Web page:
St. Joseph Seminary
Hank Lyon has managed to pack a lot into his two years at Loyola.
Lyon, who transferred here as a junior, is a resident assistant and mentor at the seminary; a producer for “The Good Word” monthly radio show; and an active volunteer in several organizations, both on campus and across Chicago. He also worked for several months as a server during weekend Masses at the city’s famed Holy Name Cathedral.
Here, he talks about his favorite class, what he learned from Mother Teresa, and why he’ll miss studying at the Information Commons.
What’s your favorite Loyola memory?
Last year I took an ancient philosophy class—my first philosophy class at Loyola—and it was a lot of fun. We met in a smaller room in Dumbach Hall, which provided for a more intimate setting, complete with a fireplace and blackboard. And for the whole hour we would have lively discussions concerning a plethora of philosophers. It was a really cool experience for me.
Talk a little about a professor or mentor who inspired you.
I transferred here from a big state school, where most of the classes were in large lecture halls, so I didn’t know my professors there very well. But since coming to Loyola, where the classes are much smaller, I’ve certainly had some inspiring professors. One that comes to mind right away is Alberto Bertozzi. Not only is he a great philosophy teacher, but he’s also helped me improve as a writer, which is an invaluable skill to have.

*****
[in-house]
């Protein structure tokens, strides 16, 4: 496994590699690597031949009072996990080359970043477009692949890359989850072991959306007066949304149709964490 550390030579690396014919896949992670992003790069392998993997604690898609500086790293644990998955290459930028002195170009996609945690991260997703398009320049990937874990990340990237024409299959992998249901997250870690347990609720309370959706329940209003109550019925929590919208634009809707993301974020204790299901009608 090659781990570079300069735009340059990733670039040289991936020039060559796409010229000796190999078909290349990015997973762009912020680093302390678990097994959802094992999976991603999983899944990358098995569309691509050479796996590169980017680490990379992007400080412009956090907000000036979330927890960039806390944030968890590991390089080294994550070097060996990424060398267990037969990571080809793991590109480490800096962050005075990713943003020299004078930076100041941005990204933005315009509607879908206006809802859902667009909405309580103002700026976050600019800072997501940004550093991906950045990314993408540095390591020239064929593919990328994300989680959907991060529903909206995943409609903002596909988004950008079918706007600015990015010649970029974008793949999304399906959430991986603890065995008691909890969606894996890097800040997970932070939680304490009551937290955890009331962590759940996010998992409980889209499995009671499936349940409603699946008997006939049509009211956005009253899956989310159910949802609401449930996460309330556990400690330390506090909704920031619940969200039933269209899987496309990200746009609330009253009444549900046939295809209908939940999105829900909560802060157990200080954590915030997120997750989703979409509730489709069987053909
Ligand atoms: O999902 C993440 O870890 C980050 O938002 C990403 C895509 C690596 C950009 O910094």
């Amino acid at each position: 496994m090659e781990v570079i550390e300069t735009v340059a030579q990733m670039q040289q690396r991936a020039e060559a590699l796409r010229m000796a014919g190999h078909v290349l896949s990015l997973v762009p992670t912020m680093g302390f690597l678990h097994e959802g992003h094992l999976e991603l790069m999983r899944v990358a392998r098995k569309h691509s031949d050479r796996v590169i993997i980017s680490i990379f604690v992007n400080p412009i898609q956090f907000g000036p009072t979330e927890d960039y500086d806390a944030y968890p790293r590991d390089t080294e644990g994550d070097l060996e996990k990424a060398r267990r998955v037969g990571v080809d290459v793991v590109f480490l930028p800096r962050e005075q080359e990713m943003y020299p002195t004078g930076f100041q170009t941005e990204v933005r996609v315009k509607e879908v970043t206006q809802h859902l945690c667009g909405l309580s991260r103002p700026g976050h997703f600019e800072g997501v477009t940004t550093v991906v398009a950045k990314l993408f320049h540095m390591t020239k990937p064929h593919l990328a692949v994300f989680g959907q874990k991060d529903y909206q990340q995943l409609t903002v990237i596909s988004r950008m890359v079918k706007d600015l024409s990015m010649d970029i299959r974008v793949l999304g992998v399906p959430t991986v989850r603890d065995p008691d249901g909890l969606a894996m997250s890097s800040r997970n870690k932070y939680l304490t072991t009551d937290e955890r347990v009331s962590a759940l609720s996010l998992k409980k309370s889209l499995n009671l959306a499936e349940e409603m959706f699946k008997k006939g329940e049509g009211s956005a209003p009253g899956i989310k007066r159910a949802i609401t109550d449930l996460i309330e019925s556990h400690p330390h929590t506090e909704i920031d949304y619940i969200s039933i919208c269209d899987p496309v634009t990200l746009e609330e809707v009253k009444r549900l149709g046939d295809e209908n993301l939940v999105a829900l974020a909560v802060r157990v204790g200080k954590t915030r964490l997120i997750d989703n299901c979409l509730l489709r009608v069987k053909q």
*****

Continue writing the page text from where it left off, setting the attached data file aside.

Tell us about your volunteer/service work and what it means to you.
As a seminarian I’m asked to be involved in different ministries. Last year, I was trained as a minister of care and would go every week to a nursing home to visit with residents and offer Holy Communion. Instead of just philosophizing about life and humanity I was given the opportunity to encounter people, be with them, and in simple ways love them. It was always the highlight of my week.
Any advice you would give students about how to get the most out of their education?
You have to dive right into what you’re passionate about. If you’re not passionate about what you’re studying, then consider switching majors. That’s what I did. And every class—even a class that you dread—has something to offer that will make you a more well-rounded person, such as patience, humility, or listening skills. If you can succeed in mastering the little things, then you can manage the bigger ones ahead. I learned that from Mother Teresa.
Any spots on campus or in Chicago that you’ll miss?
The third floor of the Information Commons looking out onto Lake Michigan. You can’t beat that. It’s been my favorite spot to think, study, daydream, and enjoy the beauty of creation. It’s one of the many blessings I thank Loyola for.
And finally, what do you hope to be doing 10 years from now?
My goodness 10 years from now—it’s strange enough to think that 10 years ago I was only 11 years old. Well, God willing, I hope to be a priest of the Archdiocese of Chicago serving people and bringing them closer to Jesus Christ.